“Chardon” is French for “thistle.” "Why ’thistle’? Because I think it's one of the most beautiful flowers, but also one of the most dangerous. So my composition is compared to life — I was almost going to call it life. Life is beautiful but we get hurt sometimes, so you have to know where you're putting your feet when you move, when you make your decisions." Glasper's "Bayyinah," written for a departed family member, touches on the pain of life as well, but closes the album in high spirits. As elsewhere, Glasper plays Rhodes and piano simultaneously. "That's what he does, just being himself," says Lionel. "I love that about him."
Starting out on vocals and percussion, Loueke picked up the guitar late, at age 17. After his initial to exposure to jazz in Benin, he left to attend the National Institute of Art in nearby Ivory Coast. In 1994 he left Africa to pursue jazz studies at the American School of Modern Music in Paris, then came to the U.S. on a scholarship to Berklee. From there, Loueke gained acceptance to the Thelonious Monk Institute of Jazz, where he encountered his Gilfema bandmates Biolcati, Nemeth, Parlato and other musicians with whom he would form lasting creative relationships.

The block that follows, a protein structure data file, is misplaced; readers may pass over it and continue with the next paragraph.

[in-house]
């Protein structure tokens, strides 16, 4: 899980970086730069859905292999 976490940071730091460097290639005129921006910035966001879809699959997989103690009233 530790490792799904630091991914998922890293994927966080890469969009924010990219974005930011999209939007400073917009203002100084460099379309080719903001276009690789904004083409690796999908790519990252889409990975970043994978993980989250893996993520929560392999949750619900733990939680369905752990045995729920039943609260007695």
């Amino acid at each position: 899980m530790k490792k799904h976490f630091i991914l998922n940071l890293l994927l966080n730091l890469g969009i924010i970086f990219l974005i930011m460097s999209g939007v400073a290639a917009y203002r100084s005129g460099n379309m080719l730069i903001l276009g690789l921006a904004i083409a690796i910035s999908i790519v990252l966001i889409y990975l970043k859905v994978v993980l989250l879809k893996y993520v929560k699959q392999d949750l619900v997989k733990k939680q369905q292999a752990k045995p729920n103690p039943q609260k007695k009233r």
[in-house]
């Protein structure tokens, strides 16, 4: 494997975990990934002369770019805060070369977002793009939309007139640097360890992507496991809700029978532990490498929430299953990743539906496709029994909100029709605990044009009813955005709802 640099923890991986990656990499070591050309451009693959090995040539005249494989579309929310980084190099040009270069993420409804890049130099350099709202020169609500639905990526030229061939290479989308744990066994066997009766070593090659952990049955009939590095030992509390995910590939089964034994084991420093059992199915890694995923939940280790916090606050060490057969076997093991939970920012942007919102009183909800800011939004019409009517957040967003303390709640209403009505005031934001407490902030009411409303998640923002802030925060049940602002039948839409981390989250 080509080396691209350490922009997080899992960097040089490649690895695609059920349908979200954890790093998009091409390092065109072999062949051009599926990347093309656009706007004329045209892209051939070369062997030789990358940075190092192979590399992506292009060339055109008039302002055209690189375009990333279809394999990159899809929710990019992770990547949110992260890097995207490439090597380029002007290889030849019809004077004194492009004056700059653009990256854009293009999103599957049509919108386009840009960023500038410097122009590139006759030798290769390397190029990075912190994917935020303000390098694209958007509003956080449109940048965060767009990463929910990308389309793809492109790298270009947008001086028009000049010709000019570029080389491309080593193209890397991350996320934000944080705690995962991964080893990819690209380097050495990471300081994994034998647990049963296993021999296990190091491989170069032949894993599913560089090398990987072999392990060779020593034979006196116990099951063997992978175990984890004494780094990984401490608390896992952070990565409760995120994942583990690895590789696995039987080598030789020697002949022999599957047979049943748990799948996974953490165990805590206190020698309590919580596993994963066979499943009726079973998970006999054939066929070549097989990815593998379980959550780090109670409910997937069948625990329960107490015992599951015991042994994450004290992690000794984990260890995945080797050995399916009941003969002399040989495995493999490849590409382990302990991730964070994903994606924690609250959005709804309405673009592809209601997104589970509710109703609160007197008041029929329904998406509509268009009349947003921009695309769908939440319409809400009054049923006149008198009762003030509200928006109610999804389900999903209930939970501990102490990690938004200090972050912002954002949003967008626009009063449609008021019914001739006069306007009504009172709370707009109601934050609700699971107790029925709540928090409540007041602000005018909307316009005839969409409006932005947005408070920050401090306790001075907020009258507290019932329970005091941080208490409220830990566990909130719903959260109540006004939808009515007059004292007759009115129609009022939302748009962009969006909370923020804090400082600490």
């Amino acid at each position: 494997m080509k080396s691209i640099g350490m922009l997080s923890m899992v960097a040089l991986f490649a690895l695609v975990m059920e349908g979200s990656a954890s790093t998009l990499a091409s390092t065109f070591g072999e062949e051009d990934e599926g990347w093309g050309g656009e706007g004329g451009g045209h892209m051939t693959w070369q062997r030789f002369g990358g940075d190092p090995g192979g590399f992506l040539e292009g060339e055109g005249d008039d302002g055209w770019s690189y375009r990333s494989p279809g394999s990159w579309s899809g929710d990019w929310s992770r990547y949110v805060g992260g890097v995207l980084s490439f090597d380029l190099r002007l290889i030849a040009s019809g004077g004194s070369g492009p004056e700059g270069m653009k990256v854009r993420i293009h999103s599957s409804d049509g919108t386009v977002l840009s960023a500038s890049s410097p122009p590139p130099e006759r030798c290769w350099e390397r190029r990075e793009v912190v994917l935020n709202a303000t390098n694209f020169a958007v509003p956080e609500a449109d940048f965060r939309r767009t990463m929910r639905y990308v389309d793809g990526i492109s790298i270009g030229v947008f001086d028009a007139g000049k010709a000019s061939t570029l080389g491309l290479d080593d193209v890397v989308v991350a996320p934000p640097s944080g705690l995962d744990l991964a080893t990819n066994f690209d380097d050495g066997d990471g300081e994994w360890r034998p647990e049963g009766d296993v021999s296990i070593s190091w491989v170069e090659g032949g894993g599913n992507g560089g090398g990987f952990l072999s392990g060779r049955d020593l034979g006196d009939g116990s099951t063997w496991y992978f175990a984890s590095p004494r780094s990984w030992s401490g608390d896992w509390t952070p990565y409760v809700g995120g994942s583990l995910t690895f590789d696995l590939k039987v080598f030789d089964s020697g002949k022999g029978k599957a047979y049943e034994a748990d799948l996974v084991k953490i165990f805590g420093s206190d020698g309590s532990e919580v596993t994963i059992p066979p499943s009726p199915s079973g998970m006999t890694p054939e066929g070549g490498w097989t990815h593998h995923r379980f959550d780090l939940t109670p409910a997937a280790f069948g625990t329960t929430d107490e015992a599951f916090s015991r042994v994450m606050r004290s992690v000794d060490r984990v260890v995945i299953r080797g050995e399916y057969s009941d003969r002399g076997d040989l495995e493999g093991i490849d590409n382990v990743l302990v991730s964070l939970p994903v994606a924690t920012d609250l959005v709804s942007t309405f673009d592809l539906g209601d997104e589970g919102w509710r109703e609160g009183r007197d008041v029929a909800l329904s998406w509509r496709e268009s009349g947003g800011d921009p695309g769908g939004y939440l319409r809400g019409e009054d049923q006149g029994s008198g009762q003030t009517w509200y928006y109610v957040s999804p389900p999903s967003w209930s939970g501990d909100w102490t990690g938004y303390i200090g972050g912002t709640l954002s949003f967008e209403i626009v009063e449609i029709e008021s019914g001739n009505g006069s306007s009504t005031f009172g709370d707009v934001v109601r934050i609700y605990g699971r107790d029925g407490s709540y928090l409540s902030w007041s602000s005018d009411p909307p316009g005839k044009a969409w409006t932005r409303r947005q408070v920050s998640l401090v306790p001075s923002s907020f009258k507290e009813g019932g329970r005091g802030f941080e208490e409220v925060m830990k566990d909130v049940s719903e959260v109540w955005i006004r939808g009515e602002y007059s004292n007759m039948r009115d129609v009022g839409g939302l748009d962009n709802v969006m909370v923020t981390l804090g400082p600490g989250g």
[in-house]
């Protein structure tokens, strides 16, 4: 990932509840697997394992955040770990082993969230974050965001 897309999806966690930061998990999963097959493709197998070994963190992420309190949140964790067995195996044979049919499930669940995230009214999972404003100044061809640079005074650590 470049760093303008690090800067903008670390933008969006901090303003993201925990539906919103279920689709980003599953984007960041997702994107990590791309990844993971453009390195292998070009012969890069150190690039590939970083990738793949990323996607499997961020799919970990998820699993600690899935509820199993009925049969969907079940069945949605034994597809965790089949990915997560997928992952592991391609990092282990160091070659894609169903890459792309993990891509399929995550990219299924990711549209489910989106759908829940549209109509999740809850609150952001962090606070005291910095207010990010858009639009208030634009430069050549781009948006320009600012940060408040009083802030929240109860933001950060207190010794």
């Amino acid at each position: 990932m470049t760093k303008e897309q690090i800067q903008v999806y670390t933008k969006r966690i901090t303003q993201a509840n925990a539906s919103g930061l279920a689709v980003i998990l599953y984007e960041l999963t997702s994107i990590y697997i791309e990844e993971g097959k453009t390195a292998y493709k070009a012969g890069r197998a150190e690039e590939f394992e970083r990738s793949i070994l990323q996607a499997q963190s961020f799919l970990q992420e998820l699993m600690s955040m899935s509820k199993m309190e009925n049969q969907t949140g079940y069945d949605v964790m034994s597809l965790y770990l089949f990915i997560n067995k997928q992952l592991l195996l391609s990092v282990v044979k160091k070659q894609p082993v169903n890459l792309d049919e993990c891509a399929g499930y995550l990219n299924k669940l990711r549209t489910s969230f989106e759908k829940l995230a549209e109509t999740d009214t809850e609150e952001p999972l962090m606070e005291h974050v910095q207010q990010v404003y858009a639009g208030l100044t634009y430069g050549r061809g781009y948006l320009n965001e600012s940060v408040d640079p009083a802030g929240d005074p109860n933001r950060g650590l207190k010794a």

Praised by his mentor Herbie Hancock as “a musical painter,” Loueke combines harmonic complexity, soaring melody, a deep knowledge of African folk forms, and conventional and extended guitar techniques to create a warm and evocative sound of his own. His previous Blue Note release, Mwaliko, offered a series of searching, intimate duets with Angelique Kidjo, Richard Bona, Esperanza Spalding and Marcus Gilmore — artists and allies who continue to have a profound impact on Loueke’s vision as a bandleader.
In addition to Karibu and three previous albums with Gilfema (Gilfema, Virgin Forest, Gilfema + 2), Loueke has appeared on Terence Blanchard’s Grammy-nominated Flow (2005) and Hancock’s Grammy-winning River: The Joni Letters (2008). He has also toured the world as a member of Hancock’s band and appeared on recordings by such legends as Jack DeJohnette (Sound Travels), Charlie Haden (Land of the Sun), Kenny Barron (The Traveler) and Gonzalo Rubalcaba (XXI Century). He has also recorded with Esperanza Spalding (Radio Music Society), Gretchen Parlato (In a Dream), Avishai Cohen (After the Big Rain), Kendrick Scott (Source) and other leading peers.